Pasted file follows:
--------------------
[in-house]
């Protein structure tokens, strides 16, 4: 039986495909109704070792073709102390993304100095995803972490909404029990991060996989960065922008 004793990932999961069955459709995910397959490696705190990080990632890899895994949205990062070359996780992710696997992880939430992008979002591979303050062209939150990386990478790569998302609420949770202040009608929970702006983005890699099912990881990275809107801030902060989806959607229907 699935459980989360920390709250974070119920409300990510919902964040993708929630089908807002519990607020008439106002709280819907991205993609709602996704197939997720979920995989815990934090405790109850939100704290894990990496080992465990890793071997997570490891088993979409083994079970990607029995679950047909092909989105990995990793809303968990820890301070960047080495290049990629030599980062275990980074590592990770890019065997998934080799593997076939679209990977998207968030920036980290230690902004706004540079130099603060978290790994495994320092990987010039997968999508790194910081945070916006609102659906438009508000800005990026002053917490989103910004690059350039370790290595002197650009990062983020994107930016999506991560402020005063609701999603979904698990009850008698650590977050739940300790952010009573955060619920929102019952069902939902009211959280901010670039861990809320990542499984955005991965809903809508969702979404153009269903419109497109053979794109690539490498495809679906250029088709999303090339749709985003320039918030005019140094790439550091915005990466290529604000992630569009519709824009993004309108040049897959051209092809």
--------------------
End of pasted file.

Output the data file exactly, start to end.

[in-house]
């Protein structure tokens, strides 16, 4: 039986495909109704070792073709102390993304100095995803972490909404029990991060996989960065922008 004793990932999961069955459709995910397959490696705190990080990632890899895994949205990062070359996780992710696997992880939430992008979002591979303050062209939150990386990478790569998302609420949770202040009608929970702006983005890699099912990881990275809107801030902060989806959607229907 699935459980989360920390709250974070119920409300990510919902964040993708929630089908807002519990607020008439106002709280819907991205993609709602996704197939997720979920995989815990934090405790109850939100704290894990990496080992465990890793071997997570490891088993979409083994079970990607029995679950047909092909989105990995990793809303968990820890301070960047080495290049990629030599980062275990980074590592990770890019065997998934080799593997076939679209990977998207968030920036980290230690902004706004540079130099603060978290790994495994320092990987010039997968999508790194910081945070916006609102659906438009508000800005990026002053917490989103910004690059350039370790290595002197650009990062983020994107930016999506991560402020005063609701999603979904698990009850008698650590977050739940300790952010009573955060619920929102019952069902939902009211959280901010670039861990809320990542499984955005991965809903809508969702979404153009269903419109497109053979794109690539490498495809679906250029088709999303090339749709985003320039918030005019140094790439550091915005990466290529604000992630569009519709824009993004309108040049897959051209092809």